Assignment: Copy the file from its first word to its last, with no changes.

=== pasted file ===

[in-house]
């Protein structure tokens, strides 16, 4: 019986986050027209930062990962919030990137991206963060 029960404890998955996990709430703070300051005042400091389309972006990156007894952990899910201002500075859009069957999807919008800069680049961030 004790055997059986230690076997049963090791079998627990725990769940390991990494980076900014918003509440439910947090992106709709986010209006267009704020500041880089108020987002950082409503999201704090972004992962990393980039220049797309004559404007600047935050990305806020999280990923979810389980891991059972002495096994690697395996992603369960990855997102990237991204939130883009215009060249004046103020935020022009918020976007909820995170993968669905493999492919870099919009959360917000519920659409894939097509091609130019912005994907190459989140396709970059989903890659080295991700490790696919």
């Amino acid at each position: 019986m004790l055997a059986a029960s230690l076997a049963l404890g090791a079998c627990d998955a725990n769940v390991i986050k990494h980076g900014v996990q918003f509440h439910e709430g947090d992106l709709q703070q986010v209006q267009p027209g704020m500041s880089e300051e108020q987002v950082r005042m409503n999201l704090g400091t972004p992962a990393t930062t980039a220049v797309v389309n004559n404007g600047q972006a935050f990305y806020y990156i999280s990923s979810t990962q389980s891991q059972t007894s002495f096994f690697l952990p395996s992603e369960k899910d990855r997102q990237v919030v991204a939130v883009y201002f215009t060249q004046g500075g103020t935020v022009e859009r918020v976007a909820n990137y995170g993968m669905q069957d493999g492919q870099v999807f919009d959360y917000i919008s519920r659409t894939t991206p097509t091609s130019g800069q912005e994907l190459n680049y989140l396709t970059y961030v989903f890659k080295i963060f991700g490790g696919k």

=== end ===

[in-house]
């Protein structure tokens, strides 16, 4: 019986986050027209930062990962919030990137991206963060 029960404890998955996990709430703070300051005042400091389309972006990156007894952990899910201002500075859009069957999807919008800069680049961030 004790055997059986230690076997049963090791079998627990725990769940390991990494980076900014918003509440439910947090992106709709986010209006267009704020500041880089108020987002950082409503999201704090972004992962990393980039220049797309004559404007600047935050990305806020999280990923979810389980891991059972002495096994690697395996992603369960990855997102990237991204939130883009215009060249004046103020935020022009918020976007909820995170993968669905493999492919870099919009959360917000519920659409894939097509091609130019912005994907190459989140396709970059989903890659080295991700490790696919």
């Amino acid at each position: 019986m004790l055997a059986a029960s230690l076997a049963l404890g090791a079998c627990d998955a725990n769940v390991i986050k990494h980076g900014v996990q918003f509440h439910e709430g947090d992106l709709q703070q986010v209006q267009p027209g704020m500041s880089e300051e108020q987002v950082r005042m409503n999201l704090g400091t972004p992962a990393t930062t980039a220049v797309v389309n004559n404007g600047q972006a935050f990305y806020y990156i999280s990923s979810t990962q389980s891991q059972t007894s002495f096994f690697l952990p395996s992603e369960k899910d990855r997102q990237v919030v991204a939130v883009y201002f215009t060249q004046g500075g103020t935020v022009e859009r918020v976007a909820n990137y995170g993968m669905q069957d493999g492919q870099v999807f919009d959360y917000i919008s519920r659409t894939t991206p097509t091609s130019g800069q912005e994907l190459n680049y989140l396709t970059y961030v989903f890659k080295i963060f991700g490790g696919k």